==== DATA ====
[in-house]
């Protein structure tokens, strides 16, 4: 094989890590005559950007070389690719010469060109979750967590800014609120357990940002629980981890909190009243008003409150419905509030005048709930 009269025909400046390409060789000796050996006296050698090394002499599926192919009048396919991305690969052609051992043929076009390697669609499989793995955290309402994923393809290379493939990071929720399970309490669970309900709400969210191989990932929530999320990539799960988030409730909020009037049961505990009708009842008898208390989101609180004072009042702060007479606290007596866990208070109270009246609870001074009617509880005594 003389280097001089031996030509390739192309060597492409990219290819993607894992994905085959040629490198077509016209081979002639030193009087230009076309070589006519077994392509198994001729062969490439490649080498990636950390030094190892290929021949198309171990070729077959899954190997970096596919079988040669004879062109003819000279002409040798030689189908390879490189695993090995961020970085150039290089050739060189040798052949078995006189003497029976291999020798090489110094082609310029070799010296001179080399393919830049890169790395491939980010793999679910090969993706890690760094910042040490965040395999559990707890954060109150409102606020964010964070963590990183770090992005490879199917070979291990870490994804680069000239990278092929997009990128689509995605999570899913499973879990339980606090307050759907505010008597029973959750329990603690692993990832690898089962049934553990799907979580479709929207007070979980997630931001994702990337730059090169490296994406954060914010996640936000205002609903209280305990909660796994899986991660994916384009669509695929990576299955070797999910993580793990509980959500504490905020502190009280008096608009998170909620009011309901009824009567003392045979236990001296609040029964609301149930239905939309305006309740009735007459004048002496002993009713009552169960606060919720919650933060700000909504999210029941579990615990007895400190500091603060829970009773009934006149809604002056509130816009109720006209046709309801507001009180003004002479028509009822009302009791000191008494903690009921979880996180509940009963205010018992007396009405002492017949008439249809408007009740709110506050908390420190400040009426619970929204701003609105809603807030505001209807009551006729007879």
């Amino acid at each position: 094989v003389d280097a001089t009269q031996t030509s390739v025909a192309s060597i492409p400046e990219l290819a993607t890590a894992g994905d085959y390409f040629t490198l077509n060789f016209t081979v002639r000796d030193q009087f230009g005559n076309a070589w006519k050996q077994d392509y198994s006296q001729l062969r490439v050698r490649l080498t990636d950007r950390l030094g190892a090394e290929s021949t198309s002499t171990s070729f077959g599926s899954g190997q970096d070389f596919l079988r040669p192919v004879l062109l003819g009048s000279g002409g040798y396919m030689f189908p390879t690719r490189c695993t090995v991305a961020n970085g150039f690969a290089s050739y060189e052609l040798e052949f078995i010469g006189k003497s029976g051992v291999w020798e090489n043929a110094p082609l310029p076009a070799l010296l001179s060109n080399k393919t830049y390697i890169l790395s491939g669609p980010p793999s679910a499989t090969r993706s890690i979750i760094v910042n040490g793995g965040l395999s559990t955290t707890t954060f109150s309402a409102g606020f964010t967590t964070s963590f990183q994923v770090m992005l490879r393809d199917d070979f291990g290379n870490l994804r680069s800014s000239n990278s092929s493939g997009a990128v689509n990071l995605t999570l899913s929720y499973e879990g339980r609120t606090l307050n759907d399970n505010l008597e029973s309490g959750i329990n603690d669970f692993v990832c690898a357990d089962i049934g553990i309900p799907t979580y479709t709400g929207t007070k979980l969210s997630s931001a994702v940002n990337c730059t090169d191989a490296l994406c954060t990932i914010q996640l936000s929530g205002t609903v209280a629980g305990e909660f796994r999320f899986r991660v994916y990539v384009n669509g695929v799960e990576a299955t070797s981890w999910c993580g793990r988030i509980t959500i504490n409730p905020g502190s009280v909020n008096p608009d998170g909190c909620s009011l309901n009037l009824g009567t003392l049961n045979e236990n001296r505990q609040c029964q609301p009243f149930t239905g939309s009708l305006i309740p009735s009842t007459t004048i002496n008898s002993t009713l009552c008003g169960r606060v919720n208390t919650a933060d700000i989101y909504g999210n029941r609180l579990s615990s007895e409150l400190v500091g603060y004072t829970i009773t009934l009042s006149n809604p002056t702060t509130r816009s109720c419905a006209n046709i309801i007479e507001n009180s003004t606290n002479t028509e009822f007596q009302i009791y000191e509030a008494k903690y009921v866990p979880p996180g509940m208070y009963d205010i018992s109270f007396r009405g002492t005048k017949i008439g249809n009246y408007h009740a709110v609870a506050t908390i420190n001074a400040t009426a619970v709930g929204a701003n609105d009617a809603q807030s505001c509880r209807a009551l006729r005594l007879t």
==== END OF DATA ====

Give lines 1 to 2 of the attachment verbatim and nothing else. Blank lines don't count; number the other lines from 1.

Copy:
[in-house]
């Protein structure tokens, strides 16, 4: 094989890590005559950007070389690719010469060109979750967590800014609120357990940002629980981890909190009243008003409150419905509030005048709930 009269025909400046390409060789000796050996006296050698090394002499599926192919009048396919991305690969052609051992043929076009390697669609499989793995955290309402994923393809290379493939990071929720399970309490669970309900709400969210191989990932929530999320990539799960988030409730909020009037049961505990009708009842008898208390989101609180004072009042702060007479606290007596866990208070109270009246609870001074009617509880005594 003389280097001089031996030509390739192309060597492409990219290819993607894992994905085959040629490198077509016209081979002639030193009087230009076309070589006519077994392509198994001729062969490439490649080498990636950390030094190892290929021949198309171990070729077959899954190997970096596919079988040669004879062109003819000279002409040798030689189908390879490189695993090995961020970085150039290089050739060189040798052949078995006189003497029976291999020798090489110094082609310029070799010296001179080399393919830049890169790395491939980010793999679910090969993706890690760094910042040490965040395999559990707890954060109150409102606020964010964070963590990183770090992005490879199917070979291990870490994804680069000239990278092929997009990128689509995605999570899913499973879990339980606090307050759907505010008597029973959750329990603690692993990832690898089962049934553990799907979580479709929207007070979980997630931001994702990337730059090169490296994406954060914010996640936000205002609903209280305990909660796994899986991660994916384009669509695929990576299955070797999910993580793990509980959500504490905020502190009280008096608009998170909620009011309901009824009567003392045979236990001296609040029964609301149930239905939309305006309740009735007459004048002496002993009713009552169960606060919720919650933060700000909504999210029941579990615990007895400190500091603060829970009773009934006149809604002056509130816009109720006209046709309801507001009180003004002479028509009822009302009791000191008494903690009921979880996180509940009963205010018992007396009405002492017949008439249809408007009740709110506050908390420190400040009426619970929204701003609105809603807030505001209807009551006729007879």